Lastly, I used constexpr lambdas (new in C++17) though again, it would have been possible to do things differently so these weren't required -- and indeed I did have to work around the fact that Clang (at the time) didn't support evaluating capturing lambdas at compile-time.
An analogy would be if we used only ball-and-socket joints everywhere in machines, even where a single-axis hinge would work just fine. And then just accepted that machines are inherently wobbly, rather than questioning whether extra degrees of freedom (whether needed or not) are always better than less.
I think sometimes what we really want when we use class inheritance is actually something like a std::variant where we don't have to know all of the constituent types in advance.
well, most of the software I use every day have some sort of plug-in interface which is done at some point by loading a .dll at runtime and getting derived instances of a base type defined in the host app.
The ARE YOU NOT ENTERTAINED of programming.
Is there some theoretical bounds or anything preventing the compilers to be faster or is it just implementation/optimization details?
(GHC tends also to be quite slow.)
Of course, the raytracer source code is the dynamic input of a compiler. The Futamura projection perspective suggests interesting options here for e.g. specializing raytracers in relation to particular scenes.
Both MSVC and Clang already support them experimentally fwiw.
It should be noted that this was done in very old D, before a lot of compile-time improvements that modern D has. I guess makes this feat more impressive for the time, while the same exercise today should be more pedestrian.
It's really nice that D was built with this sort of application in mind instead of having it added 30 years later. It makes the language feel far more cohesive and inviting for this sort of thing.
If C++ were able to discard old features, I might not be so scared of going back to it. The way it keeps growing without pruning does not make it feel very inviting.
Maybe if they started defining a 'modern c++' subset that you could limit it to via compiler flags and/or pragma's it would make life a bit easier when starting new codebases.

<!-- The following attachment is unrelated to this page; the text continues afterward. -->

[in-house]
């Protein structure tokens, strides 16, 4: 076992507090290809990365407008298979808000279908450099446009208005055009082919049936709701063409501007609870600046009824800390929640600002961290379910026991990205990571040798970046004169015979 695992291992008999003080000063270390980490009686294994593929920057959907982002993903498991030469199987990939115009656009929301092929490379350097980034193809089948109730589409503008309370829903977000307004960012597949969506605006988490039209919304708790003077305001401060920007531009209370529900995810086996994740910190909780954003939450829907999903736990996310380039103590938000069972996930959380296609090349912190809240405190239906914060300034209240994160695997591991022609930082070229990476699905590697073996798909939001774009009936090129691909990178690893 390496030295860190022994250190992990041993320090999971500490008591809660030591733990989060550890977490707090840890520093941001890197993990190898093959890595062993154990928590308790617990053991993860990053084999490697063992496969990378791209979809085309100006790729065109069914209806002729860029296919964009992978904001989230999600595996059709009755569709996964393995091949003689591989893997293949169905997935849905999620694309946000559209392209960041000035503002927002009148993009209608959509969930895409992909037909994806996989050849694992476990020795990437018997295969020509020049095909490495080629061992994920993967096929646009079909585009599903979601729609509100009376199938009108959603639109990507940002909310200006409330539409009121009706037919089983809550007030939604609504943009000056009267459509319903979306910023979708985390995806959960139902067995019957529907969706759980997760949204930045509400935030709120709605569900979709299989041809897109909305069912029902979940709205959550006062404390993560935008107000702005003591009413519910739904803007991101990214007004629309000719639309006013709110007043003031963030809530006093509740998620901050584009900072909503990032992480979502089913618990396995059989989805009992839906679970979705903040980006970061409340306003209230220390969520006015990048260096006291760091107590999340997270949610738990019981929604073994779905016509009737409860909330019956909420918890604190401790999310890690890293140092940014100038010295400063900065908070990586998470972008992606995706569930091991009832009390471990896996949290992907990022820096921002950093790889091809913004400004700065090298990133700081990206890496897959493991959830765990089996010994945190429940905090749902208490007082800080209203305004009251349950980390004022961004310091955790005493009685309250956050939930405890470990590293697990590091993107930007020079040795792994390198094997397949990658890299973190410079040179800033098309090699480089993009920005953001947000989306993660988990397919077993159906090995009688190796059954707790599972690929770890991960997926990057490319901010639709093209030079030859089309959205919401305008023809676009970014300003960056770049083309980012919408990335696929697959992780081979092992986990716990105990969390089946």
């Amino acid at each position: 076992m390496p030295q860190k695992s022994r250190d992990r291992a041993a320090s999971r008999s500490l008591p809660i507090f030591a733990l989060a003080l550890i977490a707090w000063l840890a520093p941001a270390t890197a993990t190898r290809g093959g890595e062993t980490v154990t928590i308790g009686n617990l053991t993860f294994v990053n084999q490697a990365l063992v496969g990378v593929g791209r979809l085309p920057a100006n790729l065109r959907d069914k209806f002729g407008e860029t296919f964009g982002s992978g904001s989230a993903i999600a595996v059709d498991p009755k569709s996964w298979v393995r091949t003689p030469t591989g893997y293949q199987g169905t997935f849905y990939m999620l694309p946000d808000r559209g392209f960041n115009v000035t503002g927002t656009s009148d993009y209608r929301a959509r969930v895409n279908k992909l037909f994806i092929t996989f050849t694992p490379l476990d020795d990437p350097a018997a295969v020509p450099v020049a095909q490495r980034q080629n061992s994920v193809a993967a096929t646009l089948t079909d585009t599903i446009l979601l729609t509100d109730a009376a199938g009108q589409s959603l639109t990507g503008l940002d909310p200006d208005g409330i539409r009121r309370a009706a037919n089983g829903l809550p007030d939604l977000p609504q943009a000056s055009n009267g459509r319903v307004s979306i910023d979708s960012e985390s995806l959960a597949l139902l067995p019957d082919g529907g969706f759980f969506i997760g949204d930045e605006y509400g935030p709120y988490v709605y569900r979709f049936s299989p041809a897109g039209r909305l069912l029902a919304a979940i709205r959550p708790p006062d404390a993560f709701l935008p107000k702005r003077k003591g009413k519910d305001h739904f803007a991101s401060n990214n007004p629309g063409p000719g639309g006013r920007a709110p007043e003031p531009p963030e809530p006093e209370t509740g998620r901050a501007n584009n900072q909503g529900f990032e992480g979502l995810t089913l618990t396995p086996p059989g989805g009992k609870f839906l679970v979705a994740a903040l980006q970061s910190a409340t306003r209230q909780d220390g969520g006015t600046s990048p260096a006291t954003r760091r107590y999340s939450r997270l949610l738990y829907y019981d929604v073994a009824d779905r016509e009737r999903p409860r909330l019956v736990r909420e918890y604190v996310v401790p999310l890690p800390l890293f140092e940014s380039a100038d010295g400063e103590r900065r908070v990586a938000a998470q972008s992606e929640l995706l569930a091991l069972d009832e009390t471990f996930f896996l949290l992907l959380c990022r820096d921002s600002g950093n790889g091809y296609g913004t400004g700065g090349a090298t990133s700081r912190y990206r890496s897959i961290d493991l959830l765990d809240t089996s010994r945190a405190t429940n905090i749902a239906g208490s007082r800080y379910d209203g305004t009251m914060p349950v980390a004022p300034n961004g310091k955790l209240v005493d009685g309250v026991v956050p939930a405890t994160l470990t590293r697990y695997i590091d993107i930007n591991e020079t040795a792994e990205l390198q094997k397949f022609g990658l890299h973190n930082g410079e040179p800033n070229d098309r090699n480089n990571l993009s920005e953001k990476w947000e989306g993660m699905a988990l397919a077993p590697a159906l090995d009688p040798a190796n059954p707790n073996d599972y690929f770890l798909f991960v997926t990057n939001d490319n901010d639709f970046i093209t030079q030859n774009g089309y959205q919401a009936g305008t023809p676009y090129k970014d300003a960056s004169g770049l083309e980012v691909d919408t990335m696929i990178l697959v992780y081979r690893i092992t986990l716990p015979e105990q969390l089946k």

Obviously you can always make a personal style choice on what to use, but then you have to find one. Anyone have a favorite set of recommendations for c++ feature usage?
Also, if you start with 'X did this a long time ago.' You always end up in a LISP-hole. :P
Here it is: https://github.com/isocpp/CppCoreGuidelines/blob/master/CppC...
yes, please show us all those high performance libraries written in lisp
Lispers live in a parallel universe, where performance issues are mere distractions from the higher level thinking.
I strongly disagree. C++ has very nice tools for abstraction: higher-kinded types, dependent types (to some extent), lambdas & function objects, overloads, etc. It's a pain to design a data flow in C, but in C++ for instance it can just be something like this : https://github.com/RaftLib/RaftLib/wiki/Linking-Kernels or this : https://ericniebler.github.io/range-v3/.
Speed also isn't as much of an issue, because macros (and the functions they call) can be compiled before execution.
I agree with the utility of the approach. Given the narrow space the language can move, they actually placed the feature really well.
But C++'s variety of parentheses is larger!
But in practical use, being axiomatic can be an enormous weakness. After all those much-derided committee meetings for C++, there is a standard, and having a standard allows people to collaborate without every team having to invent their own conventions and teach those conventions to everyone they work with.
Old style C macros can be seen as an ugly way of providing lisp-like power. One of the problems with macros is people abuse them to do crazy non-standard things, and in doing so make code really opaque to others. So in C, having to invent a custom language to do something is a bug. In Lisp, it's a feature. That distinction has a lot to do with why the world is running so much C and C++ code even though a Lisp is more elegant.